lawfully could engage without any permission from the State of Kentucky, and that the statute in question, which concededly imposed burdensome conditions, was as to that transaction invalid because repugnant to the commerce clause.
MR. JUSTICE BRANDEIS, dissenting.
The writ of error should, in my opinion, be dismissed. The obstacle to our assuming jurisdiction is not procedural, as it is in those cases where a plaintiff fails because the claim was not made seasonably or in appropriate form. [Footnote 1] Here, the obstacle is the nature of the constitutional question sought to be reviewed. It involves a state statute. But the validity of the statute is not actually drawn in question. Only the propriety of the application or use of the statute is questioned. Since the Act of September 6, 1916, c. 448, § 2, 39 Stat. 726, such questions are not reviewable in this Court as of right. They may now be reviewed only in the Court's discretion, and exercise of the discretion must be invoked by a petition for a writ of certiorari.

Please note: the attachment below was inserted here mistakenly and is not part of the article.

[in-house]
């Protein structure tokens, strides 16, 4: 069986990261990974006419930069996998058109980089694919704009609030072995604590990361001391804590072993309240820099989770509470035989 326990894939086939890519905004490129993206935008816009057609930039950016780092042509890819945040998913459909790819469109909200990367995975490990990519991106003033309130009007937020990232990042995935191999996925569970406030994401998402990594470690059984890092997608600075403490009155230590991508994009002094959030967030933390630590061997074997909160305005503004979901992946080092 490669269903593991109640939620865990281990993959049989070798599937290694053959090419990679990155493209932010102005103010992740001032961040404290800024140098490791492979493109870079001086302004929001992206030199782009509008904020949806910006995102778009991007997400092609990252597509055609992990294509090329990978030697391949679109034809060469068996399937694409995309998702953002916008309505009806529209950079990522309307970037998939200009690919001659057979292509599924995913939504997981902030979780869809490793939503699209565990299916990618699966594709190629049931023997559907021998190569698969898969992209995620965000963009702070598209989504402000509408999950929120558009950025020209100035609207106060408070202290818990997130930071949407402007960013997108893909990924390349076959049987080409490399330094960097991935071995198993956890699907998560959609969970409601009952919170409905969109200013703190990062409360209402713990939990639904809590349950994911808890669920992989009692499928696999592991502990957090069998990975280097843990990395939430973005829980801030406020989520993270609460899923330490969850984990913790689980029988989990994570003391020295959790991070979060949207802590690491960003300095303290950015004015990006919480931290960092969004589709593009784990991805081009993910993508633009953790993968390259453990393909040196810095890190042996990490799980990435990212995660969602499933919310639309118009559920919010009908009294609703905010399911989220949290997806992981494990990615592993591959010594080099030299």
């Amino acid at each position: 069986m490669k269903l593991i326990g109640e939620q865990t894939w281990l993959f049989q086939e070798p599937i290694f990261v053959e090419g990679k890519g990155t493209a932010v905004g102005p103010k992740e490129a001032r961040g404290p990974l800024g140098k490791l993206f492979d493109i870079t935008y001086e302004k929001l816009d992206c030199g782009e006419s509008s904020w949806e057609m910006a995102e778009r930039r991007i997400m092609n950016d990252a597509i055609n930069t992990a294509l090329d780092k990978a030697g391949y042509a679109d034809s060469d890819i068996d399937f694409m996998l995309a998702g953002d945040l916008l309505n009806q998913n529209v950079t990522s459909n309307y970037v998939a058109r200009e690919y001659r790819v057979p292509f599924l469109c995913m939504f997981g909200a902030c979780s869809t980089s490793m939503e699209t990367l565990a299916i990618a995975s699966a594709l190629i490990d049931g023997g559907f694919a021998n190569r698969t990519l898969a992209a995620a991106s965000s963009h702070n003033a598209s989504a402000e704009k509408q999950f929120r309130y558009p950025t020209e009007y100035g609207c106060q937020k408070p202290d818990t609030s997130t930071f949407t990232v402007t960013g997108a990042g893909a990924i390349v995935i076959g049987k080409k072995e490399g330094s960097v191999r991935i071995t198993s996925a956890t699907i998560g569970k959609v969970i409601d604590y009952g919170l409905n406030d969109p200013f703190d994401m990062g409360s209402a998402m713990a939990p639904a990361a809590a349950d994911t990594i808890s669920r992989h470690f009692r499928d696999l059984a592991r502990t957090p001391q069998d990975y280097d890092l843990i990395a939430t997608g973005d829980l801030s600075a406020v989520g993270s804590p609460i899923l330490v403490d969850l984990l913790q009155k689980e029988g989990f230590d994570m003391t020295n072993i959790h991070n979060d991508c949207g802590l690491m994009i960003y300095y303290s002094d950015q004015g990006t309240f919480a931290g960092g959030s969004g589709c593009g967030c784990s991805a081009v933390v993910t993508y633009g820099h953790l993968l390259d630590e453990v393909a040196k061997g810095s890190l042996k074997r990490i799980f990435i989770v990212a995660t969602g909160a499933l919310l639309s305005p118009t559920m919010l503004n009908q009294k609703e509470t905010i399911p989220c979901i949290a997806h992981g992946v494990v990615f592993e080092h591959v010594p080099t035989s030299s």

This Court has now, as it had before that act, jurisdiction under § 237 of the Judicial Code to review a final judgment of the highest court of a state whenever a right under the federal Constitution duly claimed has been denied in applying a state statute. And in no case involving a state statute can jurisdiction attach unless the statute has been applied. For, unless it was applied, there could not have been an invasion of the party's constitutional right; and, unless there was such invasion, the constitutional